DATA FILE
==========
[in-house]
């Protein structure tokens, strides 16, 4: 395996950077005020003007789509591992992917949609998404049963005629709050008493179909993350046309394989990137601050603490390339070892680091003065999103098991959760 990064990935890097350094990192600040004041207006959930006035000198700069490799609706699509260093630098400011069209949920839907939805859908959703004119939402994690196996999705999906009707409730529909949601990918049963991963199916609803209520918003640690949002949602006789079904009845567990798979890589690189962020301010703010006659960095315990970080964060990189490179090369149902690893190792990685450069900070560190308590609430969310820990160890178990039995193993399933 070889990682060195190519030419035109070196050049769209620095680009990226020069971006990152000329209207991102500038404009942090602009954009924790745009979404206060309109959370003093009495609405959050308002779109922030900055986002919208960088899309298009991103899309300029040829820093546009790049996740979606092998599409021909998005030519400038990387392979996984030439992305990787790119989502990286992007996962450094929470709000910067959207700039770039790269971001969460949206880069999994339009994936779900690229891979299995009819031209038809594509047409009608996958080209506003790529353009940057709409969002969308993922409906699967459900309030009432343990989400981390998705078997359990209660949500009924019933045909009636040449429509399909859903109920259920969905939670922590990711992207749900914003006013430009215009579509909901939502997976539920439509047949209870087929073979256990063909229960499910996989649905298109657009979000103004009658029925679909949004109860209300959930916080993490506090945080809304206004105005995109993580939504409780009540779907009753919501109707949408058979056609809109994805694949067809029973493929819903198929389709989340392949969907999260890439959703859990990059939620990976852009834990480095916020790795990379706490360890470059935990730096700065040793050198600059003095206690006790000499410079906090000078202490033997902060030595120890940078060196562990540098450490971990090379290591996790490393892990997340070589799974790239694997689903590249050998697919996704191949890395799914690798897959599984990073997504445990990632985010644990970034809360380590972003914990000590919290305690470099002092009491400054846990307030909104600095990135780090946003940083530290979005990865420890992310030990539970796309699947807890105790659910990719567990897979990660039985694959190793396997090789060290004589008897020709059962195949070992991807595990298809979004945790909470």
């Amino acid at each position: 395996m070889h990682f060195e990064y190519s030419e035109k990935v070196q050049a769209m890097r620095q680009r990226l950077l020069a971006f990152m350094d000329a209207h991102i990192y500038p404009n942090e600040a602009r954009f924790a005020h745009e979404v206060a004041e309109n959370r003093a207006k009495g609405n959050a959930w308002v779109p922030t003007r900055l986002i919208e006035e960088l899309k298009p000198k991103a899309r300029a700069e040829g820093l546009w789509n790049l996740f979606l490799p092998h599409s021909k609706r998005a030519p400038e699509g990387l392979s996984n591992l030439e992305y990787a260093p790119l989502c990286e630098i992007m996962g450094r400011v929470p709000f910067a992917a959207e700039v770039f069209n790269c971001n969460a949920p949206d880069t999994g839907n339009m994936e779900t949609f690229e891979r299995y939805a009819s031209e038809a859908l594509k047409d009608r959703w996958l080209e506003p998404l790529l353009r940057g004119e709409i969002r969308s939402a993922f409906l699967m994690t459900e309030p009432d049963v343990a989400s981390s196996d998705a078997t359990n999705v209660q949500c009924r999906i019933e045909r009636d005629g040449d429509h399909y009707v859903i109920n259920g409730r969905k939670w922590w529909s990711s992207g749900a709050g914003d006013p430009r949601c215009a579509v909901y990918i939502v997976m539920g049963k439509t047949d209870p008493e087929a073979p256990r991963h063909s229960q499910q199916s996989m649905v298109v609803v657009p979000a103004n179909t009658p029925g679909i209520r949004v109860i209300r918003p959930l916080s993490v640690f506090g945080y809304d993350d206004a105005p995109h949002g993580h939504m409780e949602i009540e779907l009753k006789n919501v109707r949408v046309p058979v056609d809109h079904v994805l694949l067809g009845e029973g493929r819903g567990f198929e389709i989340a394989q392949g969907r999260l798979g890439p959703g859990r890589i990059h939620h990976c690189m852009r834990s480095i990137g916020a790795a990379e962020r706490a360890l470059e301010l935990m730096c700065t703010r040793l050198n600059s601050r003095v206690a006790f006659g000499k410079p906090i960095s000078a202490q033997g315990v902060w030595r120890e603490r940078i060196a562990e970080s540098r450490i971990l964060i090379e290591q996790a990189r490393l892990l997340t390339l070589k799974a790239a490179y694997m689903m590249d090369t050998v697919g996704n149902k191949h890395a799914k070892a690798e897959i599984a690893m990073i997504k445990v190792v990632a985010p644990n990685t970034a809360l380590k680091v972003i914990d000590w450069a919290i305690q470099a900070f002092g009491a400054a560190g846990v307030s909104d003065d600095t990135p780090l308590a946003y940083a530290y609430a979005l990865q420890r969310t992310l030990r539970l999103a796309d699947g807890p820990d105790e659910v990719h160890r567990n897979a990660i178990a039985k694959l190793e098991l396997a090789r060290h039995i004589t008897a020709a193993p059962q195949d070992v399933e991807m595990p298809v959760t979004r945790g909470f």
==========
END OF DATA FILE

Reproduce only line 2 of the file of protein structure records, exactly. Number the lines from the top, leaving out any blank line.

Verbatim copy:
């Protein structure tokens, strides 16, 4: 395996950077005020003007789509591992992917949609998404049963005629709050008493179909993350046309394989990137601050603490390339070892680091003065999103098991959760 990064990935890097350094990192600040004041207006959930006035000198700069490799609706699509260093630098400011069209949920839907939805859908959703004119939402994690196996999705999906009707409730529909949601990918049963991963199916609803209520918003640690949002949602006789079904009845567990798979890589690189962020301010703010006659960095315990970080964060990189490179090369149902690893190792990685450069900070560190308590609430969310820990160890178990039995193993399933 070889990682060195190519030419035109070196050049769209620095680009990226020069971006990152000329209207991102500038404009942090602009954009924790745009979404206060309109959370003093009495609405959050308002779109922030900055986002919208960088899309298009991103899309300029040829820093546009790049996740979606092998599409021909998005030519400038990387392979996984030439992305990787790119989502990286992007996962450094929470709000910067959207700039770039790269971001969460949206880069999994339009994936779900690229891979299995009819031209038809594509047409009608996958080209506003790529353009940057709409969002969308993922409906699967459900309030009432343990989400981390998705078997359990209660949500009924019933045909009636040449429509399909859903109920259920969905939670922590990711992207749900914003006013430009215009579509909901939502997976539920439509047949209870087929073979256990063909229960499910996989649905298109657009979000103004009658029925679909949004109860209300959930916080993490506090945080809304206004105005995109993580939504409780009540779907009753919501109707949408058979056609809109994805694949067809029973493929819903198929389709989340392949969907999260890439959703859990990059939620990976852009834990480095916020790795990379706490360890470059935990730096700065040793050198600059003095206690006790000499410079906090000078202490033997902060030595120890940078060196562990540098450490971990090379290591996790490393892990997340070589799974790239694997689903590249050998697919996704191949890395799914690798897959599984990073997504445990990632985010644990970034809360380590972003914990000590919290305690470099002092009491400054846990307030909104600095990135780090946003940083530290979005990865420890992310030990539970796309699947807890105790659910990719567990897979990660039985694959190793396997090789060290004589008897020709059962195949070992991807595990298809979004945790909470």